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Broken Embraces Review Critics


Dave White Profile

And broken movies, cars, hearts, legs and faces. Read full review


Jen Yamato Profile

There's Something About Penelope Read full review

Other Critics provided by

Critics scores range from 0 to 100, with higher scores indicating more favorable reviews.

  • 4.0

    out of 100

    Generally favorable reviews
    based on a weighted average of all
    critic review scores.

  • 100

    out of 100

    Chicago Sun-Times Roger Ebert

    A voluptuary of a film, drunk on primary colors, caressing Penelope Cruz, using the devices of a Hitchcock to distract us with surfaces while the sinister uncoils beneath. As it ravished me, I longed for a freeze frame to allow me to savor a shot.

    Read Full Review

  • 70

    out of 100

    The Hollywood Reporter Kirk Honeycutt

    This is a pretty minor film from the filmmaker. It feels like more of an exercise in plotting and movie nostalgia than a story about real people.

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  • 75

    out of 100

    USA Today Claudia Puig

    As a film that pays tribute to vintage '50s Hollywood, Broken Embraces is a visual delight.

    Read Full Review

  • 80

    out of 100

    Wall Street Journal Joe Morgenstern

    Mr. Almodóvar's love of movies informs every frame of this beautiful film.

    Read Full Review

  • 91

    out of 100

    Entertainment Weekly Lisa Schwarzbaum

    Many of the characters go by two different names. So best advice for optimum viewing is, see Broken Embraces...twice.

    Read Full Review

  • See all Broken Embraces reviews at

For Families provided by Common Sense Media

not for kids

Stylish Almodovar drama is too mature for teens.

What Parents Need to Know

Parents need to know that this drama -- like Spanish director Pedro Almodovar's other movies -- is a complex, engrossing story with themes that are too mature for even most older teens, including infidelity and spousal abuse. Expect frank sexual discussion and some steamy scenes (lots of moaning and groaning, as well as a close-up view of naked breasts), domestic violence (a man pushes his wife down the stairs), swearing, and drug use.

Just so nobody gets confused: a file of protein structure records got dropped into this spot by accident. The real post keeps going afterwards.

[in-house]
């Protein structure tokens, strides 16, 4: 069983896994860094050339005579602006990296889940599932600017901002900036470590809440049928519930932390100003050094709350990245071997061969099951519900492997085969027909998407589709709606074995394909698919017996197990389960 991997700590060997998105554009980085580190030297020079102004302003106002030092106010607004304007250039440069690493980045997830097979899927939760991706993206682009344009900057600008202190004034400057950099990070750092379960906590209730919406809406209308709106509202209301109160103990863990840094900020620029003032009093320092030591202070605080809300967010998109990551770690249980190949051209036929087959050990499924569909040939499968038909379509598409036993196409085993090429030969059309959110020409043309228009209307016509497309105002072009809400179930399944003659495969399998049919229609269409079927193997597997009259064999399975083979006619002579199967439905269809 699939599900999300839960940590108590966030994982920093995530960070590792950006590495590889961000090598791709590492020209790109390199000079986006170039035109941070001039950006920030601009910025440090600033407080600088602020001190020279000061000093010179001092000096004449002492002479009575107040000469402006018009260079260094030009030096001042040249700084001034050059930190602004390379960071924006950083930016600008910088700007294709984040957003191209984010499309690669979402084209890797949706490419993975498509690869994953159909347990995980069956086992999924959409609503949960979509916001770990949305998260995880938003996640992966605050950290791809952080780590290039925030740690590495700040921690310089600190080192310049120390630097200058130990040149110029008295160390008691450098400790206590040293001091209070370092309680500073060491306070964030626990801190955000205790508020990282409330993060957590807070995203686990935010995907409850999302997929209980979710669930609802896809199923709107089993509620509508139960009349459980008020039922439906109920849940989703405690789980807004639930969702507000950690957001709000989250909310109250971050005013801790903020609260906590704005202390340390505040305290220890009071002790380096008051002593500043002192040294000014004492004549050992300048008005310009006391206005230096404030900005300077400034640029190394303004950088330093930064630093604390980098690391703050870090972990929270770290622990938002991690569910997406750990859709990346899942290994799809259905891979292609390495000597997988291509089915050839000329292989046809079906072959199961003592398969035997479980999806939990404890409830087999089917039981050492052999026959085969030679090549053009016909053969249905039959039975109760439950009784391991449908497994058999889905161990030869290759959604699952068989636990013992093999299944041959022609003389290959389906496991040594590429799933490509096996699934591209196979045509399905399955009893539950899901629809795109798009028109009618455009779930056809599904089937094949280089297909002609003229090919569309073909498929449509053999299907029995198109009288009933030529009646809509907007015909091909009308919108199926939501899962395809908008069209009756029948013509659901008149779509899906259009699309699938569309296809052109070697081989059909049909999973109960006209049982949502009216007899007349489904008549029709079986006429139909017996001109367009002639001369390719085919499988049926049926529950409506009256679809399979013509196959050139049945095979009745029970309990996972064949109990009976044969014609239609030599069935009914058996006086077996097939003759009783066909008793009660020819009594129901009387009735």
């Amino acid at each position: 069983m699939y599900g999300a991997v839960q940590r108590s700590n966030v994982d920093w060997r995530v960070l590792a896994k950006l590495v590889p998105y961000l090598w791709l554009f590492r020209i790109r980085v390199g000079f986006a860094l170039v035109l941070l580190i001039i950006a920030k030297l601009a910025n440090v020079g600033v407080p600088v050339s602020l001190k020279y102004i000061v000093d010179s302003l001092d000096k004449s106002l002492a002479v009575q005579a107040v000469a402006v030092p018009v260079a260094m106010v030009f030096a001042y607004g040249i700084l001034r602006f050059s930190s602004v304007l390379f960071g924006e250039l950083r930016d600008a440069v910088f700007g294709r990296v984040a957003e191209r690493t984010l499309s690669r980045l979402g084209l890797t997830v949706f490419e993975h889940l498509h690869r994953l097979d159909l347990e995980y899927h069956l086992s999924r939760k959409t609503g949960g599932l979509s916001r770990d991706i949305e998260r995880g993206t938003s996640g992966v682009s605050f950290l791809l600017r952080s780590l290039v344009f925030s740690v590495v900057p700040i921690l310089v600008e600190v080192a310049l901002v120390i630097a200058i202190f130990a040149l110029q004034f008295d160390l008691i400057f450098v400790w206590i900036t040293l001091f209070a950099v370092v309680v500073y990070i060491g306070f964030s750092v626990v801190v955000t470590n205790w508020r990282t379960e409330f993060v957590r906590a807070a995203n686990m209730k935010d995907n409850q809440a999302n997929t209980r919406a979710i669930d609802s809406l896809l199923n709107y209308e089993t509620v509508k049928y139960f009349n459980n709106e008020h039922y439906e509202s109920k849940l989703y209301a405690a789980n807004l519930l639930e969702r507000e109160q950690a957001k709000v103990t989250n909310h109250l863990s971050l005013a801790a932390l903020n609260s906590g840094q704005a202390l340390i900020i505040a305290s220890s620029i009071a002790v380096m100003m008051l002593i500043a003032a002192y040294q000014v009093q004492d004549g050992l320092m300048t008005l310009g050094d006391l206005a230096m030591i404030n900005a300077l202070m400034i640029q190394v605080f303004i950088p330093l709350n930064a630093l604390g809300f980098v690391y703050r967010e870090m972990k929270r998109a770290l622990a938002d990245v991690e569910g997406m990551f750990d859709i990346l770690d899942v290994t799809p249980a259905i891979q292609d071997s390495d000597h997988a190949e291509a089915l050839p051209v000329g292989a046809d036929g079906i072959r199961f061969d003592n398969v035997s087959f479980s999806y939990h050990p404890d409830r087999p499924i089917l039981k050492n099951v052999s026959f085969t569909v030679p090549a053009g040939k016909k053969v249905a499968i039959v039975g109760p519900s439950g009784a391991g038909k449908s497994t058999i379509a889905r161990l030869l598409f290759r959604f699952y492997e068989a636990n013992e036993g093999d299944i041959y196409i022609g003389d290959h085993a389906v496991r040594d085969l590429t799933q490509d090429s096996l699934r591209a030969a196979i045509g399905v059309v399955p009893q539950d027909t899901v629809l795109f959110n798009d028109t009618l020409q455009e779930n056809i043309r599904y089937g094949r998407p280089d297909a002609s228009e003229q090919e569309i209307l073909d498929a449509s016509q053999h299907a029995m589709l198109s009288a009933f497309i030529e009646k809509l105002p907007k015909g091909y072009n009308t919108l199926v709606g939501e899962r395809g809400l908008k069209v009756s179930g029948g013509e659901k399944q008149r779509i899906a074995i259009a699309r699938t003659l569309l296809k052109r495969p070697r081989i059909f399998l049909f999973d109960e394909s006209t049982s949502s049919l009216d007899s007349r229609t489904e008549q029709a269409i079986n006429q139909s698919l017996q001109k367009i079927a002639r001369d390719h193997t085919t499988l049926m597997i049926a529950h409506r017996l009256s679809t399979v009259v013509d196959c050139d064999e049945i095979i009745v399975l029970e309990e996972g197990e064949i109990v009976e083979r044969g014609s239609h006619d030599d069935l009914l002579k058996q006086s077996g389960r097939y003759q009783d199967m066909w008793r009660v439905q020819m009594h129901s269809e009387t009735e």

• Families can talk about the movie's messages and role models. Are any of the characters purely "good" or "bad"? What is the movie saying about love and relationships?
  • What do you think the movie's title means? To which embraces does it refer? Is it literal or metaphorical?
  • Why does Harry Caine abandon his identity? If he wanted to forget it, why does he then hang onto evidence of who he once was?

The good stuff
  • message true0

    Messages: Although the drama here is heavy and complex and characters often behave questionably, the ultimate take away is that true love knows no bounds and, while often hard to attain, is worth the cost. The movie also sends that message that love manifests itself in many ways, not just through passion.

  • rolemodels true0

    Role models: Some characters speak disparagingly of others, and others are portrayed stereotypically. A woman who marries a much older man out of gratitude later resents him and has an affair with another man (with whom she falls madly in love). A young man is a helpful friend to an older man, who returns the favor when he takes care of the boy after a drug trip gone bad. The rich flaunt their money through jewelry and clothing.

What to watch for
  • violence false2

    Violence: A husband pushes his wife down the stairs, which breaks her legs. He also threatens her when she verbalizes her desire to leave him. A man shoves around another man who’s been following him with a camera. Husband and wife argue loudly.

  • sex false4

    Sex: A man and a woman heave and moan on a sofa; nothing is seen, but it’s clear they’re having sex. Before the act, they engage in sexual banter, and, soon after, he fondles her breasts, which are seen close up. Another couple engages in a steamy embrace; they’re under the sheets, but their backs, shoulders, and legs are exposed. A woman talks about hating having sex with her husband, whom she pretends to like but despises. Frank talk about sex acts. A man talks crassly about his ex-wives with his current male lover.

  • language false3

    Language: Everything from “son of a bitch” to “f--k" to "ass" to "for God's sake," though not used constantly. Some derogatory terms are also said.

  • consumerism false0

    Consumerism: Not an issue

  • drugsalcoholtobacco false3

    Drinking, drugs and smoking: Nightclub DJs talk freely about drug use and offer each other MDMA, meth, and other substances. Characters snort cocaine. One collapses after having a drink spiked with roofies.